The elements in the structure are explained as follows:
const CHAR *name
This is the option name and there is no dash in front. such as "Help", "verbose" and so on.

int Has_arg
Describes whether the option has option parameters. If there is, what type of parameter, at this point, its value must be one of the following table.
Symbolic constant numeric meaning
No_argument 0 Option No parameters
Required_argument 1 options require parameters
Optional_argument 2 option parameter optional

int *flag
If this pointer is null, then Getopt_long () returns the value in the Val field of the structure. If the pointer is not Null,getopt_long (), the variable it points to is populated with the value in the Val field, and Getopt_long () returns 0. If flag is not NULL, but no long option is found, then the value of the variable it points to does not change.

int Val
This value is the value returned when the long option is found, or flag is not NULL when loaded into the *flag. Typically, if flag is not NULL, Val is a true/False value, such as 1 or 0; On the other hand, if flag is null, then Val is usually a character constant, and if the long option is the same as the short option, then the character constant should be the same as the parameter for this option that appears in Optstring.

Each long option has a separate entry in the Long Options table, which needs to fill in the correct values. The value of the last element in the array should be all 0. The array does not need to be sorted, and Getopt_long () does a linear search. But sorting by long names makes it easier for programmers to read them.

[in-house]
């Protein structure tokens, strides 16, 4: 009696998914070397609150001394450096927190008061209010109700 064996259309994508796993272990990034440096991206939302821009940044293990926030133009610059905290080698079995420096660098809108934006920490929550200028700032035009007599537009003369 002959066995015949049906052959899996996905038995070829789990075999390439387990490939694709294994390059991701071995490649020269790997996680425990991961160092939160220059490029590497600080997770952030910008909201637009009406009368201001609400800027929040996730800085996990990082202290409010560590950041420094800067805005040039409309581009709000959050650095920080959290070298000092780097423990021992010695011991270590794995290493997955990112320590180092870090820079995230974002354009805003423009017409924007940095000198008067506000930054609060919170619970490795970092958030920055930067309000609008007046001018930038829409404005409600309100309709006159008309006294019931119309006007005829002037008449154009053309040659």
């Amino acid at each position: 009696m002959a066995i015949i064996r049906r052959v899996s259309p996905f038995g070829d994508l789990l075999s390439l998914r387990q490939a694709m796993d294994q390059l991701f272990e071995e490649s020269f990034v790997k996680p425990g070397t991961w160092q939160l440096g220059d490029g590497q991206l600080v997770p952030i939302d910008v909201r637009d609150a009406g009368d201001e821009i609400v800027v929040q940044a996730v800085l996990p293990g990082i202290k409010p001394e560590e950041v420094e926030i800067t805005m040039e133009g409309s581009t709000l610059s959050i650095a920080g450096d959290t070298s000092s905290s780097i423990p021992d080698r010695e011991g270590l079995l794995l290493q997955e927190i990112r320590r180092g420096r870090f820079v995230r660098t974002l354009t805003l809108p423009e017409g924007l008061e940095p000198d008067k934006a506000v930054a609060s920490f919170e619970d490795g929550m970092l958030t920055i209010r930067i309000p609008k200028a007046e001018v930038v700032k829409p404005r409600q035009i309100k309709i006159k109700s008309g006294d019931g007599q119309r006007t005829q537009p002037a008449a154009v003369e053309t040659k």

Let's look at this structure in the program:

1 structOption longopts[] = {2{"name", No_argument, NULL,'N'},3{"Gf_name", No_argument, NULL,'g'},4{" Love", Required_argument, NULL,'L'},5{0,0,0,0},6};

The structure illustrates three common options, name, Gf_name, and love three options, where love requires options, and their respective short options are N, G, L.
Note: The third parameter flag for the struct in the structure array above is null.

Program Run Result:
[Email protected]:~/desktop/advanced Linux programming/alp-listings/trainning$./getopt_long--name
My name is LYR.
[Email protected]:~/desktop/advanced Linux programming/alp-listings/trainning$./getopt_long-n
My name is LYR.
[Email protected]:~/desktop/advanced Linux programming/alp-listings/trainning$./getopt_long-l Me
Our Love is me!
[Email protected]:~/desktop/advanced Linux programming/alp-listings/trainning$./getopt_long--love Me
Our Love is me!
[Email protected]:~/desktop/advanced Linux programming/alp-listings/trainning$

= = = Reference = =
Features of the getopt () function provided by GNU
Using getopt () for command line processing

= = = Questions = =
1. How to specify optional parameters in Getopt
2, can be implemented using an option with multiple parameters, such as Scanner-i

Getopt_long function Parsing command-line arguments